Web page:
Hurricane Ian pounds Florida with ‘extremely dangerous’ rain and wind

Hurricane Ian pummeled Florida after making landfall Wednesday afternoon, bringing life-threatening storm surges to the coast and extreme wind and rain that knocked out power for more than a million people and spurred evacuation orders for some 2.5 million.

“This is going to be a nasty nasty day, two days,” Florida Gov. Ron DeSantis (R) said earlier on Wednesday, urging people in Ian’s path along the Atlantic coast to rush to the safest possible shelter and stay there.

DeSantis said Wednesday evening that the storm surges, which were forecasted to reach up to 18 feet, had likely peaked. “But we know this has been a big storm and has done a lot of damage as it is.”

The hurricane made landfall as an “extremely dangerous” Category 4 storm near Cayo Costa, Fla, according to the National Hurricane Center, and proceeded to sweep over the cities of Naples and Fort Myers, where images and videos showed scenes of devastation throughout the late afternoon and into the evening. 

Reports on cable news networks and on social media showed streets turned into rivers, trees knocked down by wind and houses destroyed by the storm. 

Flash floods were possible all across Florida, with the storm expected to pound the Orlando area Thursday and exit the state near Daytona Beach. Federal officials said Tuesday that inland flooding was their biggest safety concerns. 

Ian is the strongest storm to hit Florida at least since Hurricane Michael in 2018, and will rank among the top five storms to ever hit the Florida peninsula, according to DeSantis. 

Officials in southern Florida reported calls of residents who remained stuck in their homes as water levels were rising. “We are getting a significant number of calls of people trapped by water in their homes,” the Collier County Sheriff’s Office wrote in a Facebook post.

More than a million Floridians have been left without power, according to, which shows more than 10 counties with significant power outages, the worst of them in Lee County, where more than 300,000 residents are without power.

The National Hurricane Center issued a 5 p.m. update predicting the top winds would fall to 85 mph within 12 hours, down from their peak of 155 mph, making Ian a Category 1 hurricane.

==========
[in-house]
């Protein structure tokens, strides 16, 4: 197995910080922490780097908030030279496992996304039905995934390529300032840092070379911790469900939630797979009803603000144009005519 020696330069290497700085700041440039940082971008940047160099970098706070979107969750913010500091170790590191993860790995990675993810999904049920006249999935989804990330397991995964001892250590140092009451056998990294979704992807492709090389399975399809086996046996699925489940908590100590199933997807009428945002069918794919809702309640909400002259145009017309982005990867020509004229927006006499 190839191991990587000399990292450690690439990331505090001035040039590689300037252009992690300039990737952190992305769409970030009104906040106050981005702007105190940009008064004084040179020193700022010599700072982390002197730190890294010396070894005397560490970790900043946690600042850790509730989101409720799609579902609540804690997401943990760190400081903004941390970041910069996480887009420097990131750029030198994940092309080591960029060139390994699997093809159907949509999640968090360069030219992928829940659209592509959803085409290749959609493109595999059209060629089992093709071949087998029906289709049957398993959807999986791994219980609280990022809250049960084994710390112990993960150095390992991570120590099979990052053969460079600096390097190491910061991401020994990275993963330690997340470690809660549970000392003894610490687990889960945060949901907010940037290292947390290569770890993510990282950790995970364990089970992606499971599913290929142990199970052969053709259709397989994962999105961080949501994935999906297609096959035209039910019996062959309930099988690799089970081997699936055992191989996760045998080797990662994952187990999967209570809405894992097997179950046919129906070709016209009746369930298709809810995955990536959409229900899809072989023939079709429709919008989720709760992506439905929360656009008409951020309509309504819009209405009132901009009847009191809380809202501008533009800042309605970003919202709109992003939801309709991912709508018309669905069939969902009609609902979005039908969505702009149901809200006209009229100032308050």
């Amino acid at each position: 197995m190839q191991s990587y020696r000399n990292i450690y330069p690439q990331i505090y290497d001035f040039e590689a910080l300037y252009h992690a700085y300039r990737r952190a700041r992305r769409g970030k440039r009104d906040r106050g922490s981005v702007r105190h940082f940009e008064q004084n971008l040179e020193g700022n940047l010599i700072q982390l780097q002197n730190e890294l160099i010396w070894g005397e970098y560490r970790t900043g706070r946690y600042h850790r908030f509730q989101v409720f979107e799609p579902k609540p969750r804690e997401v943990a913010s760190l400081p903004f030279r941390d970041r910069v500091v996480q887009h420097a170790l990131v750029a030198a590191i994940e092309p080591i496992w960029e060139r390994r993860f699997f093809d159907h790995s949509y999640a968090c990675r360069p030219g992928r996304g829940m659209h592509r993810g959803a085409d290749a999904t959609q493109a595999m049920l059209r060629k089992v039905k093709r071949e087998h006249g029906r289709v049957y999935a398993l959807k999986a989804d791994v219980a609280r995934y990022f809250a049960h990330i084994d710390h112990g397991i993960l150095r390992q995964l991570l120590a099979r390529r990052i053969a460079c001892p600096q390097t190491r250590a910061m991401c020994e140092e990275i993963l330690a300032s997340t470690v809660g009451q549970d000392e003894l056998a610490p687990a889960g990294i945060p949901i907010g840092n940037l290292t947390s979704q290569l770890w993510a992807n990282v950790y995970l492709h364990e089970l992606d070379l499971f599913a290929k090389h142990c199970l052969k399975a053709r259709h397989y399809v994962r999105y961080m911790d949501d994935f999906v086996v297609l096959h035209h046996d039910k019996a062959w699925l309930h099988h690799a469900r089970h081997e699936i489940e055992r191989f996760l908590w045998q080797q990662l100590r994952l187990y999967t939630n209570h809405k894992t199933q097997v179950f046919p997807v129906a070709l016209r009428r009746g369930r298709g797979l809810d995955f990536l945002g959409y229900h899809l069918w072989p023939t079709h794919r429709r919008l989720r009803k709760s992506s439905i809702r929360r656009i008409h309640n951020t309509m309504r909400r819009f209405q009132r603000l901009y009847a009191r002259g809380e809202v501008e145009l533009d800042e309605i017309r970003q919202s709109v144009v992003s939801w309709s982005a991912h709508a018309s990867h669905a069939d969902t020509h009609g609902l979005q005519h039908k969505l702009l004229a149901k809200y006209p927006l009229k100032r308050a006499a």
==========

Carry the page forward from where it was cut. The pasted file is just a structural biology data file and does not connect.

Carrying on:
However, Jamie Rhome, acting director of the center, warned the destruction would continue as the storm heads north.  

“It will still pack a formidable punch as it moves across the state of Florida along the I-4 corridor in the next couple of days,” Rhome said in a Facebook broadcast. 

A spokeswoman for the Insurance Information Institute told The New York Times that the damage from Hurricane Ian could end up costing anywhere from $20 billion to $40 billion, depending on the storm’s path and strength.

The federal government sent 300 ambulances with medical teams and was ready to truck in 3.7 million meals and 3.5 million liters of water once the storm passes.

“We’ll be there to help you clean up and rebuild, to help Florida get moving again,” President Biden said Wednesday. “And we’ll be there every step of the way. That’s my absolute commitment to the people of the state of Florida.”

DeSantis has requested Biden grant a major disaster declaration for all 67 of the state’s counties, which would open a range of federal assistance for residents and funding for public infrastructure repairs.

DeSantis and Biden put politics aside Tuesday night and spoke about Hurricane Ian hitting Florida.

“This is about the people of Florida,” White House press secretary Karine Jean-Pierre told reporters on Wednesday. “This is about two people who wanted to have a conversation on how we can be partners to the governor and his constituents and make sure that we are delivering for the people of Florida.”

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